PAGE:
by Rod D. Martin
February 21, 2005
It has long been said that Robin Hood, that populist bandit of legend, “stole from the rich to give to the poor.” More than a few liberals have invoked his heroism as a justification for the “progressive” income tax and every manner of government compulsion.
But in many, if not most, versions of the legend, “the rich” aren’t the target at all.
Just pop some popcorn and put on Kevin Costner’s Robin Hood – Prince of Thieves (recently released in a vastly improved DVD special edition). Costner’s bandit doesn’t waste much time on those who’ve earned their living, however generous it might be. On the contrary: his Robin Hood goes straight at the heart of darkness, the oppressor of rich and poor alike, the ultimate thief who with the full force of law robs everyone, allegedly for their own good. He is the Sheriff of Nottingham, a stand-in for his kind throughout the centuries: the state.
And in this year’s version, he’s played by Harry Reid.
Despite Reid’s pathetic denials, Social Security is in crisis, and the crisis is government-made. A Ponzi scheme from the start, Social Security takes in your retirement savings by force – between 12 and 15% of your total income! – and pretends to hold it in trust. But the only thing you can trust is that your money is getting spent, in part on current retirees, in part on crucifixes dipped in urine or whatever crazy program happens along. Even were Social Security capable of surviving – it’s not – younger workers are guaranteed a negative rate of return: they’re actually losing money.
Fortunately, outside the Beltway, others have not been so blind. We can learn from their example.
Taking advantage of a loophole in the Social Security Act, three Texas counties — Galveston, Brazoria and Matagorda — established private retirement systems in 1981. Horrified, Congressional Democrats closed the loophole two years later, preventing other counties from following suit; but every public employee in the three Texas counties, 5,000 in all, has been part of the private system ever since. The results are amazing.
The private system works like an annuity. Employees are taxed at the same rate as workers everywhere, but instead of sending the money to Washington, the counties ask large insurance companies to bid against each other for the right to manage their retirement funds for one year. Each insurance company offers the counties a guaranteed rate of return on their investments, and the highest bidder wins.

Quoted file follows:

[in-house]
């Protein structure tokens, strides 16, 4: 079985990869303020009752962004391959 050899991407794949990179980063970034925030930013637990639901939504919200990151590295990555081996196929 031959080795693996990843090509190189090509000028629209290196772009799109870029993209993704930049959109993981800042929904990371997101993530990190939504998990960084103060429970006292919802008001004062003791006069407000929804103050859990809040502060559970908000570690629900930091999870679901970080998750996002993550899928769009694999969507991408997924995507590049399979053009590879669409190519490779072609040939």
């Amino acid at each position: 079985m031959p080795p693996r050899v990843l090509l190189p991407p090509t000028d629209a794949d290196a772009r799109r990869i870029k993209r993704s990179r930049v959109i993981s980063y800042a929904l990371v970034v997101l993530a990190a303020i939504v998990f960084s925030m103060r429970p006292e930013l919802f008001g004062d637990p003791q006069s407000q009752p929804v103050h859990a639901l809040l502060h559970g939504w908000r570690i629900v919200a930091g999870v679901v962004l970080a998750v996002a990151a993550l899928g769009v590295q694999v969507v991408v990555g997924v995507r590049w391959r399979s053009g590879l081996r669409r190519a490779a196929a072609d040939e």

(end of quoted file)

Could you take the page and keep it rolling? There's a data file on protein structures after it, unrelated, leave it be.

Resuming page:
Employees are vested immediately. Since they own their account, they can take it with them if they switch jobs. They can increase their contribution to a maximum of 20 percent of their income, all tax-deferred, and take their choice of a lump-sum payment or monthly checks when they retire.
The results have exceeded all expectations. In some years, the guaranteed minimum annual return has been as high as 12 percent; it has averaged 6.5 percent since 1981. Under current projections, a 40-year-old middle manager will receive $5,474 a month upon retirement. Under Social Security, he would have received $1,042.
What about death and disability benefits? While Social Security pays an insulting one-time death benefit of $255 — less than the cost of a pine box — the private plan pays triple the worker’s salary up to $150,000, with a guaranteed minimum of $50,000.
This saved Wendy Colehill’s life. Her husband Bill, a sanitation worker in Galveston for 12 years, died in a car wreck, leaving behind Wendy and their three-year-old son. Under Social Security, she’d have been penniless and homeless, another victim of liberal “compassion.” She cries as she tells of the $126,000 death benefit she received days after Bill’s death, allowing her to keep their home, rear Bill Jr., and even go back to school to learn a trade.
Liberals decry personal accounts as “too risky,” and pretend (after thirty years of saying the opposite) there is no crisis. But the truth is, it’s crisis enough that so ridiculously few Americans have a deal this good. Democrats could have provided it long ago, for everyone. Instead, they robbed little old ladies’ piggy banks, and then scared them with tales of Republican “vultures.”
There’s no question who the vultures were (and are) today. It’s time to give Americans their money back, to create real lock-boxes beyond government’s control. Were Harry Reid and Nancy Pelosi private-sector pension managers, their management of Social Security would have landed them in prison long ago. As with Nottingham’s Sheriff, we have too long trusted the criminals to guard our lives.
America needs a Robin Hood. IRAs, 401(k)s and these three courageous Texas counties have shown us the way. It is thus all the more appropriate that the Texan George Bush should lead the charge.